Year after year, Madden NFL is one of the most popular video games on store shelves. But for some fans, the sport's bleak politics and the way that it's played professionally can make football video games hard to enjoy. Rob Dubbin, game developer and former writer for The Colbert Report, is trying to create a quirky, nostalgic and blunt alternative called Football for Amateurs that anyone can like.
"The perspective that I'm going for is that you're half-coach half-fan," said Dubbin, the game's lone developer. "What I think makes it for amateurs is it's very simplified. You fire up Madden and you have 300 plays to choose from on any given down. Whereas here, it's as simple as a coin flip, or rock paper scissors—deciding if you're going to run or pass—and the defence is doing the same thing."
Football for Amateurs both plays and looks like a cross between Mattel's Electronic Football and a Cold War-era missile console. The game is mostly text-based, distilling the sport down into its most brutally basic parts. In its current build, scrolling lines of white, blue, pink, green and yellow list stats, orders, players and plays.
It looks more like you're programming a modern sports game than playing one.
A lifelong football fan raised in 1980s Miami, Dubbin grew up during the city's hottest football decade. The Hurricanes, Miami's college team, took the AP championships in 1983, 1987, 1989 and 1991. But over the years his disillusionment with the sport has grown—and he doesn't think he's the only one.
"I think there's an idea in our culture right now that football isn't great," said Dubbin. "That football has some drawbacks that we need to talk about or consider, for injury reasons or collegiate industrial complexes, all that stuff. I think I caught on earlier than some that there were elements of football that isn't ideal, and that made me question my dedication to it and how invested I was."
This year's outrage concerned cheating, the Super Bowl played amidst controversy over deflated balls. Previous scandals have ranged from brain injuries to domestic violence off the field. Even games based on the sport itself have controversies of their own, from Madden's portrayal of concussions to compensating college athletes for their likeness.
"That's the reason I started to make this game. I wanted to capture the essence of what I liked about it, sort of simulate the parts of football that I enjoyed, [and] work from there, the bottom up," he explained. It's something Dubbin has been tinkering with over two years. The build I played was made for the Independent Games Festival and for Babycastles, an art and arcade space. Dubbin hasn't set a release date, but plans to launch the game on iOS devices.
You start Football for Amateurs by choosing your home city from three randomly generated options. I was offered Old Brunswick, Pawtucket, and Newfoundland (which is a province, thank you). After you choose your franchise, you're given a basic report card on your team's skills. Even if the stats weren't flattering, Cs across the board, how could I say no to a franchise named the Newfoundland Hand-Me-Downs?
Our first match was played against the Charleston Holdovers, known for their speed and star player, Logan Golson. My team had quarterback Travis Everett, an award-winning short order chef; Thomas Hawkins, an aspiring horse thief; and "Rodney Carroll," an actor-in-hiding. We lost after my rivals had a breakaway run in the second down. If only Everett was as good at carrying the team as he is at culinary arts.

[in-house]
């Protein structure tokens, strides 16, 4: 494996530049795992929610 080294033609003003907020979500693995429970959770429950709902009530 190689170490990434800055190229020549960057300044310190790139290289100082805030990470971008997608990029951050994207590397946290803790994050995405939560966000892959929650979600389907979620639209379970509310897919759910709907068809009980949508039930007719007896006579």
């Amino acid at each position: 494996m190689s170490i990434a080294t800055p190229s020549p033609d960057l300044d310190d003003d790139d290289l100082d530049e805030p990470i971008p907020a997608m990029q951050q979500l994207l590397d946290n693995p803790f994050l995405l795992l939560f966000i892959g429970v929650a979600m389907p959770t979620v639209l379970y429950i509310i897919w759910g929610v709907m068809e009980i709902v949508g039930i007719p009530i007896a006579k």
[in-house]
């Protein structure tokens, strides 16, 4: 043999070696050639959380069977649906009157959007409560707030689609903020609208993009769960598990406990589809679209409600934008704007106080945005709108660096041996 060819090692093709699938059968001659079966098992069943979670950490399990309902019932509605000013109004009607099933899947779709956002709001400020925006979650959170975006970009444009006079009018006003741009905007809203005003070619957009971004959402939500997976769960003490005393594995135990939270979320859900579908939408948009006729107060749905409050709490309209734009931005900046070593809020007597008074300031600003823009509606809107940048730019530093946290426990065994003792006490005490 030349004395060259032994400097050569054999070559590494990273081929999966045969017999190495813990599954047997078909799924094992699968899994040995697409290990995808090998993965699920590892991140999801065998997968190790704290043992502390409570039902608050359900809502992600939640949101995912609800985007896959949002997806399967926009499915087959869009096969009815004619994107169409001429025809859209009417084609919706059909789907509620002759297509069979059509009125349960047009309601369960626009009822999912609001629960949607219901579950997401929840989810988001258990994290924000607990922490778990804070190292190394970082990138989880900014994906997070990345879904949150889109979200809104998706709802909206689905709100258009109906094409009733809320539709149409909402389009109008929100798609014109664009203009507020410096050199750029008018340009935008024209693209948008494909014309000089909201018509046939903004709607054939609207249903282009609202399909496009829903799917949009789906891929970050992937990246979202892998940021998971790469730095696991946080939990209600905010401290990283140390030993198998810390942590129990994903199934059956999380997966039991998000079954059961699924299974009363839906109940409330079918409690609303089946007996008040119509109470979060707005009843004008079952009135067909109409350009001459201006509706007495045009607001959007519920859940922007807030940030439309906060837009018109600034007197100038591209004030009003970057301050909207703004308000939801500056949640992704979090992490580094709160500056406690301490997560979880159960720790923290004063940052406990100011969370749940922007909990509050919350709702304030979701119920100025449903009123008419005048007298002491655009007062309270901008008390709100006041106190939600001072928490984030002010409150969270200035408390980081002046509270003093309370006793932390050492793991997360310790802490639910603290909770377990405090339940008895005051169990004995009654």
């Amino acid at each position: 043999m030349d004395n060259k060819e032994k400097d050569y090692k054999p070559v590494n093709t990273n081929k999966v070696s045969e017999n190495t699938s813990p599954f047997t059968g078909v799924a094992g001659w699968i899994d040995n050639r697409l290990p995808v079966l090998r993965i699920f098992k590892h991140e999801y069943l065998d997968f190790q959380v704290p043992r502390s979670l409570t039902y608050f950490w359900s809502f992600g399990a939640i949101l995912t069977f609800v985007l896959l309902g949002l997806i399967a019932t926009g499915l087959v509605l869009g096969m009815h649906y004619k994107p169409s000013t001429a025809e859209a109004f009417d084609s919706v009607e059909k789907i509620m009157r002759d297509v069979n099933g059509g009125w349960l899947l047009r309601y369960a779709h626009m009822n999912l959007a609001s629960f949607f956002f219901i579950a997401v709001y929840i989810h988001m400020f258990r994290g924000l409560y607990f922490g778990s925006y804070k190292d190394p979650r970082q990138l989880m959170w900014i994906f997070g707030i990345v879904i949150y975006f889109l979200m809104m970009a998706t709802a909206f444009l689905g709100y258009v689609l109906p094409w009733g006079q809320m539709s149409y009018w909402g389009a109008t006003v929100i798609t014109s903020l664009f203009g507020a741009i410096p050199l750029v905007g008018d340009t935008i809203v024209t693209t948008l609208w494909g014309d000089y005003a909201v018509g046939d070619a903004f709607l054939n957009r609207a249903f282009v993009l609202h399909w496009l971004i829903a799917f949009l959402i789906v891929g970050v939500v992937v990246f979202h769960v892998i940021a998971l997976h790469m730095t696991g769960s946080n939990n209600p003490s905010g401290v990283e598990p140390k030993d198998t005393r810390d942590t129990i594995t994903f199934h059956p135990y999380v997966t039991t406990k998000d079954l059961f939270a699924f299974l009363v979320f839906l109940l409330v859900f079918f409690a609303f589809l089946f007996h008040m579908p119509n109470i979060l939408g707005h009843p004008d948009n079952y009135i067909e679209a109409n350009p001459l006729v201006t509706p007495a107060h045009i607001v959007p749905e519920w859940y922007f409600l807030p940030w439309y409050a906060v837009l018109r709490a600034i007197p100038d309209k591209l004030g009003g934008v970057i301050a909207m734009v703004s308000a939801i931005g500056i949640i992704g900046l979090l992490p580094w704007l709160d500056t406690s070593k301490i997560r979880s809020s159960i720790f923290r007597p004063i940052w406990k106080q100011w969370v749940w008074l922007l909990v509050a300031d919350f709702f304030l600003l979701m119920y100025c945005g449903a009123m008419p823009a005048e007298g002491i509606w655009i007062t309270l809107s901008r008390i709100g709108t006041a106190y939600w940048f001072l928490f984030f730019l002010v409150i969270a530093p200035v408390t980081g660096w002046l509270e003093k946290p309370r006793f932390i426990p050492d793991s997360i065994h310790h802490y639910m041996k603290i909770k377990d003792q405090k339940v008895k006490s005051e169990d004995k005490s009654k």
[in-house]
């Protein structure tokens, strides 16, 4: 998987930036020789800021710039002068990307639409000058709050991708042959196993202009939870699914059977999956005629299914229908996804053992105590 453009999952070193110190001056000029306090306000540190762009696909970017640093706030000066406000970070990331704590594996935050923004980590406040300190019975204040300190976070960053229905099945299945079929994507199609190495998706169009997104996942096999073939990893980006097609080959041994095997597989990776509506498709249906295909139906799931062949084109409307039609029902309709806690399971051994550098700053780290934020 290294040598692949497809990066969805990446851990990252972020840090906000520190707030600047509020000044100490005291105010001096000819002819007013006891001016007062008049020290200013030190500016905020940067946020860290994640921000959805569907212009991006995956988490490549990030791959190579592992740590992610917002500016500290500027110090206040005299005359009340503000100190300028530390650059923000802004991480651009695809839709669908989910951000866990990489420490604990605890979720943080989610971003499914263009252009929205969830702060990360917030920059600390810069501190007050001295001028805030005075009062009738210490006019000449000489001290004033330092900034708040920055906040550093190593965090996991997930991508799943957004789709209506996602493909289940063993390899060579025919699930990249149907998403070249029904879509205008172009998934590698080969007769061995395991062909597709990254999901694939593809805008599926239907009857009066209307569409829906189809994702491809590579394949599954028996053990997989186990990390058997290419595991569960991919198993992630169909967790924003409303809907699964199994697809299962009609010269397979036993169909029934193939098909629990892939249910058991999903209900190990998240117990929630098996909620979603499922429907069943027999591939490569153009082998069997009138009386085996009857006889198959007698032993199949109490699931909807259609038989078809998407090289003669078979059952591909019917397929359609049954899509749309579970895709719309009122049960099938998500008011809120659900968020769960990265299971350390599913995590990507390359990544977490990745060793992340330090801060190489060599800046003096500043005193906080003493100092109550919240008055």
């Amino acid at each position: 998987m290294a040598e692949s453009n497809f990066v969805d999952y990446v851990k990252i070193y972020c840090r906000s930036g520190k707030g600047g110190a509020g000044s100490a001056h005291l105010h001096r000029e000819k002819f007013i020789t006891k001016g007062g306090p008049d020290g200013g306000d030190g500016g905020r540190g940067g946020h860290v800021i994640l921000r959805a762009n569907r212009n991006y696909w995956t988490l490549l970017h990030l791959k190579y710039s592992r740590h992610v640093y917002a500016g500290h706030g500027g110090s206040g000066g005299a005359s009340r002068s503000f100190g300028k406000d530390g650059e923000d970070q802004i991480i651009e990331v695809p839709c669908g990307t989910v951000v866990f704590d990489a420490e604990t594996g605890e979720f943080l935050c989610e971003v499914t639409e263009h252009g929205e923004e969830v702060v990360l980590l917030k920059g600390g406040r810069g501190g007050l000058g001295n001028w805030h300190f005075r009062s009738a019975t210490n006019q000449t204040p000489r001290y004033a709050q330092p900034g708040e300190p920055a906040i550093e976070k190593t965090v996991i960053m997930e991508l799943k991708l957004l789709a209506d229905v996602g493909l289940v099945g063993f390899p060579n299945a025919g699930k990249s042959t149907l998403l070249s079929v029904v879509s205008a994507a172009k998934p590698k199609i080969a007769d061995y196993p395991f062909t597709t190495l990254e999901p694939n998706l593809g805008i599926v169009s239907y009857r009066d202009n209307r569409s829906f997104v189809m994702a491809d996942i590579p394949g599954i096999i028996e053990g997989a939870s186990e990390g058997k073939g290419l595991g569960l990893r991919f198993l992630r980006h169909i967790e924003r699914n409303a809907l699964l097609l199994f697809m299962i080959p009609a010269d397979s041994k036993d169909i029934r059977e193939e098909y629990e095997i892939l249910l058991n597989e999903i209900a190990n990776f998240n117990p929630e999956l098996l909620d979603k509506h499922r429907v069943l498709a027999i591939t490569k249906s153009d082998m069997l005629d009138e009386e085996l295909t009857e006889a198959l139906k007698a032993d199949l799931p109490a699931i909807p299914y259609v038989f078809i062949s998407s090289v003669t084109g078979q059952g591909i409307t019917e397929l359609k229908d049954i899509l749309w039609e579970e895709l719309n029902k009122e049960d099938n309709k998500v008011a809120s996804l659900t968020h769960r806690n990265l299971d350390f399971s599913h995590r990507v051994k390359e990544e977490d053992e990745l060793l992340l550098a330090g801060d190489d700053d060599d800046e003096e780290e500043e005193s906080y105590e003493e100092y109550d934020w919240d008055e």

You don't actually see the players. Their formations and executions are just in your imagination. On the field, all you see is the ball, what direction it's going, and a straight line showing how it got there. It may seem a little dehumanizing to reduce each team to names and blips on a map, but via the game's roster menu you can gather more important details.
For example, linebacker Daniel Blake has an obsession with Korean Civil War memorabilia, according to a description, while running back Jake Rhodes' is capable of authentic facial expressions. It's a slight subversion of the features found in Madden NFL and other football games, which attempt to replicate an athlete's uncanny likeness with 3D modelling, but put in little effort to humanize them.
Dubbin speaks highly of football's ebbs and flows, and it's one of the sport's aspects that figures prominently in his game as well. Most of the game consists of trying to second-guess your artificial opponent—like computer chess, but with only two moves. Do you pass or do you run? Do you defend against a pass or a run? After you make your decision, a little bouncy synthetic bongo rhythm plays as two sportscasters dictate everything happening that you cannot see (which is most of the game).
You control the decision but not the outcome, and each play put me on the edge of my La-Z-Boy as if it was game day. "This is going down like the stock market in a mineshaft!" said the blue announcer of Hand-Me-Downs, as I lost to the Holdovers.
For seekers of thrill and spectacle, Football for Amateurs may be, well, too basic compared to the blockbuster Madden NFL experience. But for players who want a football game without all the baggage of the NFL, Dubbin is making a more nostalgic game about the sport he first fell in love with as a kid.
"For amateurs, I'd like to have it take a double meaning," said Dubbin. "I'd love it to become collegiate football, I want to have recruiting, dynamics of loss and reloading. But also I want it to be accessible to people who don't necessarily care about football. I'd to be able to appreciate it in those dynamics, where no one actually gets their heads bashed in, or no one's actually has their knees explodes. The good parts, a little place to have that. To get that flavour without feeling like I was contributing to a problematic enterprise."